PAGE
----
Intel announces US$20 billion fab expansion plans in foundry revamp

Rodney Chan, DIGITIMES, Taipei 0

Intel has announced plans to invest about US$20 billion to build two new fabs in Arizona in line with what it calls its IDM 2.0 strategy, seeking to become a major provider of foundry capacity in the US and Europe to serve worldwide customers.

"We are setting a course for a new era of innovation and product leadership at Intel," said Intel CEO Pat Gelsinger in a webcast where he announced the company's IDM 2.0 manufacturing expansion plans.

"Intel is the only company with the depth and breadth of software, silicon and platforms, packaging, and process with at-scale manufacturing customers can depend on for their next-generation innovations. IDM 2.0 is an elegant strategy that only Intel can deliver - and it's a winning formula. We will use it to design the best products and manufacture them in the best way possible for every category we compete in."

To accelerate the IDM 2.0 strategy, Gelsinger said two new fabs will be built in Arizona at at the company's Ocotillo campus. These fabs will support the increasing requirements of Intel's current products and customers, as well as provide committed capacity for foundry customers, he said.

This build-out represents an estimated investment of about US$20 billion, which is expected to create over 3,000 permanent high-tech, high-wage jobs, over 3,000 construction jobs, and approximately 15,000 local long-term jobs, said Gelsinger.

"We are excited to be partnering with the state of Arizona and the Biden administration on incentives that spur this type of domestic investment," he added.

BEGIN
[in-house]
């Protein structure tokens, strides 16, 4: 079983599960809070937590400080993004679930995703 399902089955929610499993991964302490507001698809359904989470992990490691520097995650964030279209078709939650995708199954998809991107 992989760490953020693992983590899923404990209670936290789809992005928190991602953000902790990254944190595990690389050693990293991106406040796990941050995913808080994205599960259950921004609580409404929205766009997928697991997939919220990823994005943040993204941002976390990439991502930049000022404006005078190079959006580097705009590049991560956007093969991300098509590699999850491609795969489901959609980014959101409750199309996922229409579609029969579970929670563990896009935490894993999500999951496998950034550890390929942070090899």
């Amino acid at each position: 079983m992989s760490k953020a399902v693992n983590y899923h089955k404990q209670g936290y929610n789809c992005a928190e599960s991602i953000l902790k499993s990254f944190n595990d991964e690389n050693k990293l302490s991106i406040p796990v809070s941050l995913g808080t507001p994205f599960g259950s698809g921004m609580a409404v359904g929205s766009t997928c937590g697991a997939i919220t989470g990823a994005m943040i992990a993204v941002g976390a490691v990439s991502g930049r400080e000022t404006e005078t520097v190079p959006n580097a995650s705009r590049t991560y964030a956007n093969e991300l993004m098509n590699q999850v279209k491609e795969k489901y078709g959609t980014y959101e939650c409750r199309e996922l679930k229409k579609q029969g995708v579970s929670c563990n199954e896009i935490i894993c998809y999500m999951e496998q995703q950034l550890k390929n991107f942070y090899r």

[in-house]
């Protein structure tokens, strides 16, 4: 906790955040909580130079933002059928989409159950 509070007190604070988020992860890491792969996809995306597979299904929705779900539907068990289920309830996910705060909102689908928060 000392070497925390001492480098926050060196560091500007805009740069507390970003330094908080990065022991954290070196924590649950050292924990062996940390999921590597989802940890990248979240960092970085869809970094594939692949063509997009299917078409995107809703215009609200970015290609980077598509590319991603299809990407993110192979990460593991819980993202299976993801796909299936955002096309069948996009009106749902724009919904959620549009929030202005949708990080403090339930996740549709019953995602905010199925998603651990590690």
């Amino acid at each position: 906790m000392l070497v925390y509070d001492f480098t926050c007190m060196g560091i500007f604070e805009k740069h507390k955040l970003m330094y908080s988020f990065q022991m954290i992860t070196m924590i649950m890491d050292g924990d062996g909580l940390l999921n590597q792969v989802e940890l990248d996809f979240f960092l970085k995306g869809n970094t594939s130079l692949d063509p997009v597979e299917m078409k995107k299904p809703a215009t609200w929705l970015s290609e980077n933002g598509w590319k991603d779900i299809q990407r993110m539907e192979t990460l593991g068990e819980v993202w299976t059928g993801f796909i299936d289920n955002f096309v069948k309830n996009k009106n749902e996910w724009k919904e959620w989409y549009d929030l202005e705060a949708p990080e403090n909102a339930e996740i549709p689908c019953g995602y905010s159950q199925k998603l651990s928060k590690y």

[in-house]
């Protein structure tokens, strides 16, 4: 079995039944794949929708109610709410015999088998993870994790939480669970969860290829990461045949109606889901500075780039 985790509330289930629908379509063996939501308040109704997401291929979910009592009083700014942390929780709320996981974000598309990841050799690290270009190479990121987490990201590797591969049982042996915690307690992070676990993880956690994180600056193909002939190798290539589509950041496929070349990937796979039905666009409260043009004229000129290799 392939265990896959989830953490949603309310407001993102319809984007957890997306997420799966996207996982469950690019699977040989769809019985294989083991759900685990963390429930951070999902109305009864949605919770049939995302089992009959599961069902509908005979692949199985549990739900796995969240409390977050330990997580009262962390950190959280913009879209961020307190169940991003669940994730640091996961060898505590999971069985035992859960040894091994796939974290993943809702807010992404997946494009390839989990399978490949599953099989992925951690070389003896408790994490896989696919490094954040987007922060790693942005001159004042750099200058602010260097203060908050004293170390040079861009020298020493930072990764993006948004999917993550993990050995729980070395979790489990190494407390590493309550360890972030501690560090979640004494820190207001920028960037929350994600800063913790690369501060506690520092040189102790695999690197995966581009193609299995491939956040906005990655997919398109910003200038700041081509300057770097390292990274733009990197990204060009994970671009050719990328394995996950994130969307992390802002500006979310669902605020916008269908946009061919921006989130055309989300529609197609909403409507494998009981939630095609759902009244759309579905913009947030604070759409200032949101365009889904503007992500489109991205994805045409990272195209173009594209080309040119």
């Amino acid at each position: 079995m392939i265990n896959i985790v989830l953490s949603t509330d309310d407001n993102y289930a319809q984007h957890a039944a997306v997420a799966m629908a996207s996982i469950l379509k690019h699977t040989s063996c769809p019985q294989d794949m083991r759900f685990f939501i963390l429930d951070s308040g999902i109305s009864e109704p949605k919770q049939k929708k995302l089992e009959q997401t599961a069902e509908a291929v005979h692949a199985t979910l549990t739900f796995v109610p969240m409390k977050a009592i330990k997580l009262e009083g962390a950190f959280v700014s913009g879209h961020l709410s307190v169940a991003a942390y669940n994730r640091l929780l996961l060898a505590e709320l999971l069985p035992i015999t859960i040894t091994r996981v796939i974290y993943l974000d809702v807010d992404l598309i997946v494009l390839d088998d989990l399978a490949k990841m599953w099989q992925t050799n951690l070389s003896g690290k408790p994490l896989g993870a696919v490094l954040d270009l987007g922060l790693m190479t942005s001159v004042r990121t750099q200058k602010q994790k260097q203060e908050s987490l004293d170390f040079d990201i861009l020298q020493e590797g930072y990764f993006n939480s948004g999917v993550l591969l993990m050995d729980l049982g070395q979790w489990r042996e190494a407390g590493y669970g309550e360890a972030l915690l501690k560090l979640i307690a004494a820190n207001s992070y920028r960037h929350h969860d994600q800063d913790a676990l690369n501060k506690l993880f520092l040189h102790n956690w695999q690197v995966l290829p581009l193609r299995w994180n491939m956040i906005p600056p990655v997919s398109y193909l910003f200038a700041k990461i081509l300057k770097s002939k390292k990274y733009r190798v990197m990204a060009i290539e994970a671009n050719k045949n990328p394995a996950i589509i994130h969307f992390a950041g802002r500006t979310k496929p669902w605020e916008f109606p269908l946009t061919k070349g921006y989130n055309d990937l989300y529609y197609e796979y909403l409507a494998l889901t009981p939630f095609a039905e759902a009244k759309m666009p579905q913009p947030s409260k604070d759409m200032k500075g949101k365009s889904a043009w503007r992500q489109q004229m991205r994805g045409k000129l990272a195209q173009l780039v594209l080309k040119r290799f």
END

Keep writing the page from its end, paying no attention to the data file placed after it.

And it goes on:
Intel expects to accelerate capital investments beyond Arizona, and Gelsinger said he plans to announce the next phase of capacity expansions in the US, Europe and other global locations within the year.

Gelsinger reaffirmed the company's expectation to continue manufacturing the majority of its products internally. The company's 7nm development is progressing well, driven by increased use of extreme ultraviolet lithography (EUV) in a rearchitected, simplified process flow. Intel expects to tape in the compute tile for its first 7nm client CPU (code-named Meteor Lake) in the second quarter of this year.

According to the CEO, Intel also expects to build on its existing relationships with third-party foundries, which today manufacture a range of Intel technology - from communications and connectivity to graphics and chipsets. Gelsinger said he expects Intel's engagement with third-party foundries to grow and to include manufacturing for a range of modular tiles on advanced process technologies, including products at the core of Intel's computing offerings for both client and data center segments beginning in 2023. This will provide the increased flexibility and scale needed to optimize Intel's roadmaps for cost, performance, schedule and supply, giving the company a unique competitive advantage.

Intel is also looking to build a world-class foundry business, and become a major provider of US- and Europe-based foundry capacity to serve the global demand for semiconductor manufacturing. Intel is establishing a new standalone business unit, Intel Foundry Services (IFS), led by semiconductor industry veteran Randhir Thakur, who will report directly to Gelsinger. IFS will be differentiated from other foundry offerings with a combination of leading-edge process technology and packaging, committed capacity in the US and Europe.